The so-called break-even rate, which measures how much traders anticipate consumer prices will rise over the life of the debt, was at 2.42 percentage points today, little changed from the end of last week.
Demand to protect against higher long-term bond yields over the next six months has been static since the Fed announcement, Barclays Plc data show.
The figures measure what traders call the payer skew using options on interest-rate swaps. The skew typically widens when traders anticipate a rise in yields as they seek to hedge the value of their holdings.
It’s now 25 cents for the shorter term, about unchanged from December, while it’s 89 cents for options that mature in 2015, up from 80 cents at the end of 2011. Each 10 cents represents $100,000 of bonds.
“The market is not suggesting there’s any kind of runaway inflation in the next one or two years given the below-trend growth trajectory and the impending fiscal cliff,” said Gemma Wright-Casparius, who manages the $43.9 billion Vanguard Inflation-Protected Securities Fund at Valley Forge, Pennsylvania-based Vanguard Group Inc.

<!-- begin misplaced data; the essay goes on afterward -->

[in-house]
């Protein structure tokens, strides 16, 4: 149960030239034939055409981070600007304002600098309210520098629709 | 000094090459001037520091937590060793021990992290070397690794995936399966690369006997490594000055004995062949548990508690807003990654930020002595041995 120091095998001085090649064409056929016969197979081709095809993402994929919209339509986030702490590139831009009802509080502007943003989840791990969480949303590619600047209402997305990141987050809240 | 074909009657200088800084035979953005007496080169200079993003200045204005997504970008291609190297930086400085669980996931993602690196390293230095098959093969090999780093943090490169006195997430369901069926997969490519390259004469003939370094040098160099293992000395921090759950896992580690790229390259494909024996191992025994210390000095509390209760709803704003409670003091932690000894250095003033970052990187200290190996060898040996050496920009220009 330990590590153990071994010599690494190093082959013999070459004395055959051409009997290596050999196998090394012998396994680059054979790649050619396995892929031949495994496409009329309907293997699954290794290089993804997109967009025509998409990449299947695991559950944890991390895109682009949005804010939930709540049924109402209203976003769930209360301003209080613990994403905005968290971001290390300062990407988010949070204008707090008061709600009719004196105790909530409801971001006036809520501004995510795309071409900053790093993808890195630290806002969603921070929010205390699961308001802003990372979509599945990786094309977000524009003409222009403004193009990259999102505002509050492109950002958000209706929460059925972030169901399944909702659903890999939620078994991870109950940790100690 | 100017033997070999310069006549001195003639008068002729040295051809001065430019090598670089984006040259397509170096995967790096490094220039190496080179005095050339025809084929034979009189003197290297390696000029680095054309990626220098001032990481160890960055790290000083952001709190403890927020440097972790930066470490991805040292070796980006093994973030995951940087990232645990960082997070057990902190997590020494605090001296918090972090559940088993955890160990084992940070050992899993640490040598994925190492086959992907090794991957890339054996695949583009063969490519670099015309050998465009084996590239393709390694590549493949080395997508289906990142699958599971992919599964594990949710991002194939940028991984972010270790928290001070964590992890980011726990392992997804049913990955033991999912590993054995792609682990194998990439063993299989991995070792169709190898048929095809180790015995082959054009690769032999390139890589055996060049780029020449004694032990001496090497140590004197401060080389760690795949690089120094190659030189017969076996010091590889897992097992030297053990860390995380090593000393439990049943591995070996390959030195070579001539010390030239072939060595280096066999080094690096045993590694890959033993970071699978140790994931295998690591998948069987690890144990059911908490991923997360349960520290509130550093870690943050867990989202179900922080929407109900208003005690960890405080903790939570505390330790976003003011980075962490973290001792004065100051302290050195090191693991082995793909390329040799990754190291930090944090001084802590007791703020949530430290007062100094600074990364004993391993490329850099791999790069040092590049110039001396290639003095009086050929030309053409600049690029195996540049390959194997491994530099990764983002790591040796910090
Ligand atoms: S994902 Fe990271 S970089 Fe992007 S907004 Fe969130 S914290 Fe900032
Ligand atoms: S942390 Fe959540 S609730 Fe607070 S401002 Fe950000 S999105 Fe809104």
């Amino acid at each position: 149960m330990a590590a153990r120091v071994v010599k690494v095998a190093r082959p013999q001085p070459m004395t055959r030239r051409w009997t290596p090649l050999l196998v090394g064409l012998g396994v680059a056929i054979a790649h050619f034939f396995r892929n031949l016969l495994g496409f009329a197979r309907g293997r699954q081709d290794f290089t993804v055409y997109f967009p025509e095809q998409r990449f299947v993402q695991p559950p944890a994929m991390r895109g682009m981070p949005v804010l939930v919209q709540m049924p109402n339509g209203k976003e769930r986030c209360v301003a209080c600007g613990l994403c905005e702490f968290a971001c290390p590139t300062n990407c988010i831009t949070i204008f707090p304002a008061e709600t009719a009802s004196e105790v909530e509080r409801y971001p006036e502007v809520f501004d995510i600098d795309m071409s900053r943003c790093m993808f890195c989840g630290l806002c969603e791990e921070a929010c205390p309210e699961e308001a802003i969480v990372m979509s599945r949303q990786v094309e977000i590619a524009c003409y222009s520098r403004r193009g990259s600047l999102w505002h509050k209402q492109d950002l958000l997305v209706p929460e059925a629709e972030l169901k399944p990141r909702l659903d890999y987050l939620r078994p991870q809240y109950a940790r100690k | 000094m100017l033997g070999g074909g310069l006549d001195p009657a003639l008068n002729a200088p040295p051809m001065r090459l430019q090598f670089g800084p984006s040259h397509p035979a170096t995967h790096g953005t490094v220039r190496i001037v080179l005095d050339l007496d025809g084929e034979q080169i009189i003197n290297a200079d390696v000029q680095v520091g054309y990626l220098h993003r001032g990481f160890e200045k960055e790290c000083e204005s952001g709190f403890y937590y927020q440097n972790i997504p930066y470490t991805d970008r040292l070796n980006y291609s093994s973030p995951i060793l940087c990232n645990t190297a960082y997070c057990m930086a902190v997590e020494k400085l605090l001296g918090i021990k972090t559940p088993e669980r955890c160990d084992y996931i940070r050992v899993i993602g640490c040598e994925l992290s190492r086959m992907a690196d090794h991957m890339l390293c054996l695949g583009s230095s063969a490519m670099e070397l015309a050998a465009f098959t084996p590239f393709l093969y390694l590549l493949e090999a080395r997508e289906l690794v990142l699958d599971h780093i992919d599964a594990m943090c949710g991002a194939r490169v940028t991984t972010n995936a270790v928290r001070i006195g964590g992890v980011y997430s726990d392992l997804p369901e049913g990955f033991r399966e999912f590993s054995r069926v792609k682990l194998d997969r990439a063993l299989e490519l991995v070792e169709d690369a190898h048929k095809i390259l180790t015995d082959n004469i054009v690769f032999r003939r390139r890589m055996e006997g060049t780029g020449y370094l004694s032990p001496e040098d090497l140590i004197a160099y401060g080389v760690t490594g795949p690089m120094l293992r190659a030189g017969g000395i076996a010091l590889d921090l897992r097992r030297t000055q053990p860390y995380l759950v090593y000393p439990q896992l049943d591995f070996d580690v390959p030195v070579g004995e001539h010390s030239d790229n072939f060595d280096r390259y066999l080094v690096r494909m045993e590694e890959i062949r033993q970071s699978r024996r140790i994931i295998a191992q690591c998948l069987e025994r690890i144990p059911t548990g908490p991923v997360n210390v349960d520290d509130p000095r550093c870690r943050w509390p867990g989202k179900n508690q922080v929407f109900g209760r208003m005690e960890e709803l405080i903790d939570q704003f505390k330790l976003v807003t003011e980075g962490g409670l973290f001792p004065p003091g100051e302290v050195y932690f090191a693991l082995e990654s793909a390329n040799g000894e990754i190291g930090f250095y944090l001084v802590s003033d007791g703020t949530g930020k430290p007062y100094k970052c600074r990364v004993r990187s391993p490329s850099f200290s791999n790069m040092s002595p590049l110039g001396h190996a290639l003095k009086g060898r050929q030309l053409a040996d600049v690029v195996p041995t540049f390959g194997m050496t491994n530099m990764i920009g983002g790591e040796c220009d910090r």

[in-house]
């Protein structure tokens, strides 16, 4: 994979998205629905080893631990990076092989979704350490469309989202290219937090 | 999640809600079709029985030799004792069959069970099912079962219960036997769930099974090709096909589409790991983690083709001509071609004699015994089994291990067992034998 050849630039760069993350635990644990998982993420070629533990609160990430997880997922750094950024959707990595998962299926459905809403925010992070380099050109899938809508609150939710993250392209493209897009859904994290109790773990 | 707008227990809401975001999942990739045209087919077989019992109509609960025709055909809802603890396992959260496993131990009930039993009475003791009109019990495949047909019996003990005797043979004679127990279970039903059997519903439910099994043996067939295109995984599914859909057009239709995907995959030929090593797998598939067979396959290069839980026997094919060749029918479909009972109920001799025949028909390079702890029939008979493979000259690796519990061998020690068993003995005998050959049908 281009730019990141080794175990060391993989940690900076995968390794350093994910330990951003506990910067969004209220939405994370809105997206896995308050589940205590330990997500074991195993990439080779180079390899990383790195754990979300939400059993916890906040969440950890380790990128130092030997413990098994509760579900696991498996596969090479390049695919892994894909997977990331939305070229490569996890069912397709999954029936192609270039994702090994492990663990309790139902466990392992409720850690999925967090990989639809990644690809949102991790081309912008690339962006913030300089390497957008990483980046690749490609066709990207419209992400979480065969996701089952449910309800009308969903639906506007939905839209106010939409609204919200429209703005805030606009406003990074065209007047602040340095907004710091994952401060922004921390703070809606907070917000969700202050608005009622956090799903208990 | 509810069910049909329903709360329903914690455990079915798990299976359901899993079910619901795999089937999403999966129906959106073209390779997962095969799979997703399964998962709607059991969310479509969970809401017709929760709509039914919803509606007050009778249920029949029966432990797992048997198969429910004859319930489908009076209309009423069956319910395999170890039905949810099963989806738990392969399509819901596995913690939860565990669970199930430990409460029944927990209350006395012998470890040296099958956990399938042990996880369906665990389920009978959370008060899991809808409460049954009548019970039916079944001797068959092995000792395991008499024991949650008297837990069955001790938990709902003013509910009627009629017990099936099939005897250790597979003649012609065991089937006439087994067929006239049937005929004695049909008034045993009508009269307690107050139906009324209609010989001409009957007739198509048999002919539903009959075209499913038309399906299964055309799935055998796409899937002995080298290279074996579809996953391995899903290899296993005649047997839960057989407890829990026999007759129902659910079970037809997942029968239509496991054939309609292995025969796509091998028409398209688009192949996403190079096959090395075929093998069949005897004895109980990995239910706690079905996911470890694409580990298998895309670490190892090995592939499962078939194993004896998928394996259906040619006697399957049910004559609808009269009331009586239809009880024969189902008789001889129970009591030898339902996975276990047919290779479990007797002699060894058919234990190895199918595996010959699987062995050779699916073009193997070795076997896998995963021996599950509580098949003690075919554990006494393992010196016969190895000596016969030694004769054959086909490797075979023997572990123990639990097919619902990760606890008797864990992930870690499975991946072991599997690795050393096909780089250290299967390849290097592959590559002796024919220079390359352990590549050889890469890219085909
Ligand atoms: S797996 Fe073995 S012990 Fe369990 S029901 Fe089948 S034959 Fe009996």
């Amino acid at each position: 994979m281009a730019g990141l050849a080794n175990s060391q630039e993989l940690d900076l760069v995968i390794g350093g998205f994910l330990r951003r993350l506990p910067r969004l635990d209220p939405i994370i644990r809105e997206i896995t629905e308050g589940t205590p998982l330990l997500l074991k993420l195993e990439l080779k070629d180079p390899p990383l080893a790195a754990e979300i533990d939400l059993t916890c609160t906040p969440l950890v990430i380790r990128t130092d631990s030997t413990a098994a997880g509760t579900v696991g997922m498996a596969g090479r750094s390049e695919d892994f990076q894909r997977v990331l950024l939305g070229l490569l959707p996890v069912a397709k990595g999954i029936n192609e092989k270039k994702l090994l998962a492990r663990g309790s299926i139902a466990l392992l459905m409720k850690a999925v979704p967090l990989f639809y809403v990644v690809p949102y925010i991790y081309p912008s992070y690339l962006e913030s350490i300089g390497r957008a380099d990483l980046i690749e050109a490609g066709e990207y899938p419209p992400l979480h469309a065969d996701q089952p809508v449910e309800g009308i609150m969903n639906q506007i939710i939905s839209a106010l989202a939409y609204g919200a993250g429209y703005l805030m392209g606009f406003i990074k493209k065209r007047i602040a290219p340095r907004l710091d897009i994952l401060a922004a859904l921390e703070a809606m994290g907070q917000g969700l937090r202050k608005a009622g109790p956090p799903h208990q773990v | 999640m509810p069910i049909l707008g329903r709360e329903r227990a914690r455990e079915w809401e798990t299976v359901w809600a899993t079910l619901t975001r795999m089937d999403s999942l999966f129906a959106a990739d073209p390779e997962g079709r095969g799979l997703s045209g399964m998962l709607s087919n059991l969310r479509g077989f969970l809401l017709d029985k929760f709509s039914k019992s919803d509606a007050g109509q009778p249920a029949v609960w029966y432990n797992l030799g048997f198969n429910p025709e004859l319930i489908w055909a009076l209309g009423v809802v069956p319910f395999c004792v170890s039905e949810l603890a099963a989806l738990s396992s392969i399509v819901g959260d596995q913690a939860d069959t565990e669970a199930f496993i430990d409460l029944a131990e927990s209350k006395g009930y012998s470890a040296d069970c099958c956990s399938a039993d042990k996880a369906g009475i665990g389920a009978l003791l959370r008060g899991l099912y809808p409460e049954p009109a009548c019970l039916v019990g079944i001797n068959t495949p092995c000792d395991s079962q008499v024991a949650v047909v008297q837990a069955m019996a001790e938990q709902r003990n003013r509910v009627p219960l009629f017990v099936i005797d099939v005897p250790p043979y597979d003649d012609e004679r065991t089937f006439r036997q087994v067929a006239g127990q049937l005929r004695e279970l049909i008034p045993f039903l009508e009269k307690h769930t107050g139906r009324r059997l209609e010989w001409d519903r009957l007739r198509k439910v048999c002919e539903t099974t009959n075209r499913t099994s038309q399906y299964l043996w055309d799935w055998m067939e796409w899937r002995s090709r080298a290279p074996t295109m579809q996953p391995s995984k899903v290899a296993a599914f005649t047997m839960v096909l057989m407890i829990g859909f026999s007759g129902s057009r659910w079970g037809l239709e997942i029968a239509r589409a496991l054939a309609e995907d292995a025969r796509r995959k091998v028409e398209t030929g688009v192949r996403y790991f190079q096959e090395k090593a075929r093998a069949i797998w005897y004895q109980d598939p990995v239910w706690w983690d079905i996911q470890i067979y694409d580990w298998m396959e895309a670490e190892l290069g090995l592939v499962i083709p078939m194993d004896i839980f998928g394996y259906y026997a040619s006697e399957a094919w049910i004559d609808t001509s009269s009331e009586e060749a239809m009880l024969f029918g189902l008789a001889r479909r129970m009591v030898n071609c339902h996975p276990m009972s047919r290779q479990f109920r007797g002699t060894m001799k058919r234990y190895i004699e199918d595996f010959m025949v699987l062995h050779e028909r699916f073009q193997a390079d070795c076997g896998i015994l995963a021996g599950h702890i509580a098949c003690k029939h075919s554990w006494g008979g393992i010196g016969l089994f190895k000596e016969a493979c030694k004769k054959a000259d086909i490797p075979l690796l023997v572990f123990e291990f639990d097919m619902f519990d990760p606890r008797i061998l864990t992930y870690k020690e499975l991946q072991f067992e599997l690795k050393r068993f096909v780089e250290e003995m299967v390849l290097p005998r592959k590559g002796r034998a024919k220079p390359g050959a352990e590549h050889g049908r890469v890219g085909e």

The fiscal cliff refers to U.S. budget negotiations, including automatic tax increases and spending cuts that may be triggered pending deficit-reduction efforts.
Volatility in U.S government bonds was the highest in developed markets today, according to measures of 10-year or similar-dated debt, the spread between two-year and 10-year securities and credit-default swaps.
Treasuries were supported amid reports of slow global growth. Unemployment in the 17 nations using the euro reached 11.4 percent in August, the European Union statistics office in Luxembourg said today, the same as June and July after those months’ figures were revised higher.
Japan’s Tankan index for large manufacturers fell in the third quarter, the Bank of Japan said in Tokyo, showing the companies became more pessimistic. In Australia, factory output shrank at a faster pace in September, a private gauge showed. A government survey indicated China’s manufacturing contracted for a second month.